Katie Murphy is a 14-year-old from Wisconsin. Recently, she was helping her mother when she noticed something was off. She thought back to something she had recently learned in school, and it proved to be a valuable lesson. In fact, it saved her mother’s life.
Christa Murphy, Katie’s mother, was starting her day when she was having some difficulty performing simple routine tasks. She was struggling with tasks like putting toothpaste on her toothbrush. Finding this odd, she called Katie into her room for help.
When Katie came to help, she noticed that her mother’s speech was all jumbled as well. Katie quickly realized that her mom was trying to tell her what was going on but wasn’t making any sense. Katie thought back to a science class that she had just two days prior and immediately called 911.
It turned out, her mother was having a stroke. Katie knew that because she thought it was “cool and weird” that a person’s speech got mixed up when having a stroke. That mental note would come in handy. Thanks to Katie’s quick thinking, Christa was rushed to the hospital where doctors were able to stabilize her.
Strokes occur when a blood vessel to the brain is blocked or bursts open. When this happens, parts of the brain are deprived of oxygen and begin dying after just a few minutes. Strokes typically occur in people 60 or older.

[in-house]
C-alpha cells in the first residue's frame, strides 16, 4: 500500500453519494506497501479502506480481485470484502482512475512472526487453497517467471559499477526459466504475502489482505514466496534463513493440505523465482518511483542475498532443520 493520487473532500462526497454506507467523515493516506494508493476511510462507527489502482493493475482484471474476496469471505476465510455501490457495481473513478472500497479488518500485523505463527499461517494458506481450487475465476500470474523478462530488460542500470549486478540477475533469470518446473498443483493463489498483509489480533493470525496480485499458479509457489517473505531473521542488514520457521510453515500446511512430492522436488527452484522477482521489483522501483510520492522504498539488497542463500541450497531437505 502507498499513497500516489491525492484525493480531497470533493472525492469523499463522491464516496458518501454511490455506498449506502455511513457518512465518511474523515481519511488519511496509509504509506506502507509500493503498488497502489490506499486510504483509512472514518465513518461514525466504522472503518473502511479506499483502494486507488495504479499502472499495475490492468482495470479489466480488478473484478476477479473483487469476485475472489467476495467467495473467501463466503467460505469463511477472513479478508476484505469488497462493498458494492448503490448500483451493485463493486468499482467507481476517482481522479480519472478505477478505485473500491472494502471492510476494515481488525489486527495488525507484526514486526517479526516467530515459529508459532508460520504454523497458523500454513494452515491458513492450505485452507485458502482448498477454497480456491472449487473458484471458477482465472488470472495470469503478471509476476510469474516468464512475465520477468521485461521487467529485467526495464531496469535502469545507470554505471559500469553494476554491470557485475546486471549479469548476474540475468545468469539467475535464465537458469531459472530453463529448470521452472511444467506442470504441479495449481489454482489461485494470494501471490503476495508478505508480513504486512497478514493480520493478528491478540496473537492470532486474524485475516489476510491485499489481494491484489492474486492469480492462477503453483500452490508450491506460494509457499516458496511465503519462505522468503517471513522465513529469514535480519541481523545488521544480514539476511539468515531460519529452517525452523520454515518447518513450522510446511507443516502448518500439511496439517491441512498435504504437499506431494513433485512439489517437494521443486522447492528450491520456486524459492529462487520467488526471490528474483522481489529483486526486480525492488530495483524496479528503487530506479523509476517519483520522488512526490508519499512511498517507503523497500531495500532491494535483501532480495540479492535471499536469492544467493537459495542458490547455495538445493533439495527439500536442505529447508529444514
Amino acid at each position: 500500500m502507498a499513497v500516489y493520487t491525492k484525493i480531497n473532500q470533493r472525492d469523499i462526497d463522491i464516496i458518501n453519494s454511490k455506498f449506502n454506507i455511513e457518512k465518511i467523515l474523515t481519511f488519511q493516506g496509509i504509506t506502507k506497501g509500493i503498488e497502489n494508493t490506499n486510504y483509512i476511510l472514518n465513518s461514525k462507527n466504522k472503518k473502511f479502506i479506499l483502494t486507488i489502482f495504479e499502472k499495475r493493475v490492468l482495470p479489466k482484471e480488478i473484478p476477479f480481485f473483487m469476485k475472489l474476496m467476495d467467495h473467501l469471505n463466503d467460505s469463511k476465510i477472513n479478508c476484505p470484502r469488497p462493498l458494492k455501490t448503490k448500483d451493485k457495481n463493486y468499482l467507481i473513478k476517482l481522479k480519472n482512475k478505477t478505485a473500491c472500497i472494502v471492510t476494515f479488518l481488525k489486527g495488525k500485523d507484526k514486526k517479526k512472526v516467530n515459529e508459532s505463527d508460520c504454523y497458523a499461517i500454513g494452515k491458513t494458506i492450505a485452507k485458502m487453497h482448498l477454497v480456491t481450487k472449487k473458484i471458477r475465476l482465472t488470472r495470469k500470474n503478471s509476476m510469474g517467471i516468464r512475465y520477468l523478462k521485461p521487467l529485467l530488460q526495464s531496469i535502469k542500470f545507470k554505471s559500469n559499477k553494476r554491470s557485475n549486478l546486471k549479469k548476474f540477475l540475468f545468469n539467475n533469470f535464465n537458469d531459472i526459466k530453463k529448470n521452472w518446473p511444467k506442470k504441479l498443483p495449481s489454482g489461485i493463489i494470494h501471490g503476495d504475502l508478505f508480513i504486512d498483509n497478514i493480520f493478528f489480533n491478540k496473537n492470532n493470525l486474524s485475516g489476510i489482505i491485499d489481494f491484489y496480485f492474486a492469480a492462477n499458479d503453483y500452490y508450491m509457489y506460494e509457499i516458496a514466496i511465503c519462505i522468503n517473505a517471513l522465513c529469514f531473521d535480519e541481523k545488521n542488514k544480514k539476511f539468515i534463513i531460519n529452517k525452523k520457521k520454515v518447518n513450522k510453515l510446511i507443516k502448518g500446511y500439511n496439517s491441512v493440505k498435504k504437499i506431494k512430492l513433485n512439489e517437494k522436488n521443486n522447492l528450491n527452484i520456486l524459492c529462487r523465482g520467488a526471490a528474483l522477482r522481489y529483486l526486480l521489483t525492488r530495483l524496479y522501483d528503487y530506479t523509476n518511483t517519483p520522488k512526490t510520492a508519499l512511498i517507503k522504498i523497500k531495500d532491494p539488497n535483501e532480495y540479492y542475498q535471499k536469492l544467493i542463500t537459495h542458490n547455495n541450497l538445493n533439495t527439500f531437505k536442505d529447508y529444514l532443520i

Considering Christa is only 45, she had no idea that a stroke was even a real possibility. Thankfully her daughter knew exactly what to look for and reacted quickly. Doctors are urging everyone to learn the symptoms of a stroke so they can act quickly, just like Katie did.
The mnemonic device for what to look for in a stroke is FAST. F stands for facial drooping, which typically happens to one side of the face. The A stands for arm weakness, or the inability to raise the arm above one’s head. S stands for speech difficulties, like the kind Christa suffered. And the T stands for time, meaning a person should act quickly because time is of the essence during a stroke.
This is important for all people to know because strokes are happening in younger and younger people. It was typically something that only happened to elderly people, but doctors are seeing more strokes in young people, even as young as 18.
The reasons for this are varied, but strokes in young people are related to hypertension, high cholesterol, diabetes, tobacco use, and obesity. Because these young people don’t regularly see a doctor, they may have no idea they have high blood pressure and are at risk for a stroke. It’s only after one occurs that many people realize they have something wrong with their body.
In order to reduce your chances of a stroke, doctors recommend routine exercise, quitting tobacco, managing your weight, and regularly seeing your doctor. Considering strokes are the fifth-leading cause of death in the United States, it is important to do everything possible to reduce your chances of having one.